PROVIDENCE — Rhode Islanders over the age of 75 will be able to start registering to receive a COVID-19 vaccine on Walgreens’ website starting Feb. 7 between 7 a.m. and 9 a.m. Then 14 locations in Rhode Island will begin administering shots starting Feb. 9, according to Dr. Nicole Alexander-Scott, the director of Rhode Island Department of Health, during a Thursday press conference.
In addition, Woonsocket-based CVS Health is expanding their vaccine availability to three additional locations than what was previously announced earlier this week. Two retail locations in Providence and Johnston will begin scheduling appointments Feb. 6, and will begin administering vaccines on Feb. 7.
On Feb. 10, a CVS in Newport will begin scheduling appointments for the following day.
Local and regional vaccination clinics will be ran by municipalities.
Each week for four weeks, starting the week of Feb. 14, cities and towns will receive a portion of the state’s 7,000 doses to administer to their residents, according to Alexander-Scott. The amount each municipality receives will be determined by population.
This news comes as the state freed up 5,000 doses of vaccine for those over the age of 75 last weekend, which were handed out to municipalities across Rhode Island.
“It was bumpy, and it was rough,” she said, as municipalities were only notified a few days in advance.
Later this month, between five and 10 state-run vaccination sites will begin to open to administer the COVID-19 vaccine. There are two state-run clinics in undisclosed locations that are open to eligible populations.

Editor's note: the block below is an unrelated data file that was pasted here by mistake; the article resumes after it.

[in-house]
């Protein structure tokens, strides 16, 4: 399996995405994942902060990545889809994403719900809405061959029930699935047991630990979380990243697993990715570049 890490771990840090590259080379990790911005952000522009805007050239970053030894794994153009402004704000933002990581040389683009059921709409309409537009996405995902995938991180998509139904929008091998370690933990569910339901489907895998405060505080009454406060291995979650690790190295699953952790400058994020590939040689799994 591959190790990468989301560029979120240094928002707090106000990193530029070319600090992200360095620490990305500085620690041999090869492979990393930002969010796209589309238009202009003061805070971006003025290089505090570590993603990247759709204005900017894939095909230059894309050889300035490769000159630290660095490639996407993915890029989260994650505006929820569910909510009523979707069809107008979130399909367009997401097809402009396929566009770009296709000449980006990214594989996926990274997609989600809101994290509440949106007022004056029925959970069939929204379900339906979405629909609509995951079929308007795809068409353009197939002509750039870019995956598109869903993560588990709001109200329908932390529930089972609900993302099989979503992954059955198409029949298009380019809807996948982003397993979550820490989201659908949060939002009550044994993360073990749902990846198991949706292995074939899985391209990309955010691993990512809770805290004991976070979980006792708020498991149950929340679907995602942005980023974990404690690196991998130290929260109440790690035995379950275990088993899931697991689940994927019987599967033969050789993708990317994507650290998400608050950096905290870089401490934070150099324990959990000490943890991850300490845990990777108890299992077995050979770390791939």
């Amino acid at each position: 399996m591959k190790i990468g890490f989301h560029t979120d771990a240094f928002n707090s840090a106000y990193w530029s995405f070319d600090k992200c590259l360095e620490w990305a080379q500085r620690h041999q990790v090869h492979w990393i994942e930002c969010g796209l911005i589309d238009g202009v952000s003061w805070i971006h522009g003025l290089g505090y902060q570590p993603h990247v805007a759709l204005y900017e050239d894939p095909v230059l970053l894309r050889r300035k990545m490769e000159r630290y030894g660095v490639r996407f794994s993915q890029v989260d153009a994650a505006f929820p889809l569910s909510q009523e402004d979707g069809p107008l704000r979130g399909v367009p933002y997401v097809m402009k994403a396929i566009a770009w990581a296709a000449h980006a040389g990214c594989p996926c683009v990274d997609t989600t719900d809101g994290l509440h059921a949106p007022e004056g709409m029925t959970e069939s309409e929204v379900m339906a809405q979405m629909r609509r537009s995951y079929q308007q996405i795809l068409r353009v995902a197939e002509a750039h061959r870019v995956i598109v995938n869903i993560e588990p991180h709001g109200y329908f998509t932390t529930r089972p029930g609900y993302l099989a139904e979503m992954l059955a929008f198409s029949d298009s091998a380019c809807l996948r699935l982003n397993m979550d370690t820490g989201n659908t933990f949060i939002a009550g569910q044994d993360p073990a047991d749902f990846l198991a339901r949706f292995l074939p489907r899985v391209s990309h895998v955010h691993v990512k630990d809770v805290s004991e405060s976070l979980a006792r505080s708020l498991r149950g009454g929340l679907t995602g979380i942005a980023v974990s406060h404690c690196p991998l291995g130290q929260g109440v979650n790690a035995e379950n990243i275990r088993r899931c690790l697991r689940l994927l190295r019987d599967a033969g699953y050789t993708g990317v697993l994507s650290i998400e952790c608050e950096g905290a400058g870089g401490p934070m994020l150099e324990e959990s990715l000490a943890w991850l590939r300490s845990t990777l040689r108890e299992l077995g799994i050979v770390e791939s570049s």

But there are no appointments available for the public at the state-run sites, according to Alexander-Scott.
“People should be prepared to not get an appointment right away,” said Alexander-Scott.
The announcement comes as homebound patients in Rhode Island began receiving doses of the Pfizer vaccine via Integra Community Care Network and their partner Professional Ambulance. The two organizations have been working together to provide acute care at home options to older adults since the fall of 2018. The programs have expanded since the beginning of the pandemic to help keep high risk adults in Rhode Island at home and in good health. The duo started reaching home bound residents who may not have been able to get vaccinated easily.
In addition, a site for COVID-19 vaccinations for people with intellectual and developmental disabilities who live in congregate care settings and direct care workers opened at the Kirkbrae Country Club in Lincoln.
Over the last three weeks, the site vaccinated 1,800 individuals and staff, and aims to vaccinate all individuals with intellectual and developmental disabilities as well as all staff over the next six weeks.
People with disabilities who live in the community will start to get vaccinated in Phase II of Rhode Island’s vaccination plan.
“Community provider organizations are supporting people getting to the clinics. We’re coordinating with our state partners to ensure everyone is able to access these clinics,” said Tina Spears, executive director of Community Provider Network of R.I., and oversees the Lincoln clinic. “And these group homes that are getting vaccinated right now are part of Phase I, long-term congregate care facilities.”
Spears said many individuals will have access to transportation through a provider and many will also have family members and caregivers who will also support their loved one with disabilities.
But Spears said she, and a coalition of organizations — Community Provider Network of Rhode Island, R.I. Disaster Medical Assistance Team, the R.I. Department of Behavioral Healthcare, Developmental Disabilities and Hospitals, Medical Reserve Corps and RIDOH — are ensuring these Rhode Islanders have proper access.
Previously, the clinic had administered just under 2,000 doses with an expectation of administering 750 more Thursday.
She added, “I personally think the approach is good, the only thing that could improve it at this point is more vaccine coming to Rhode Island.”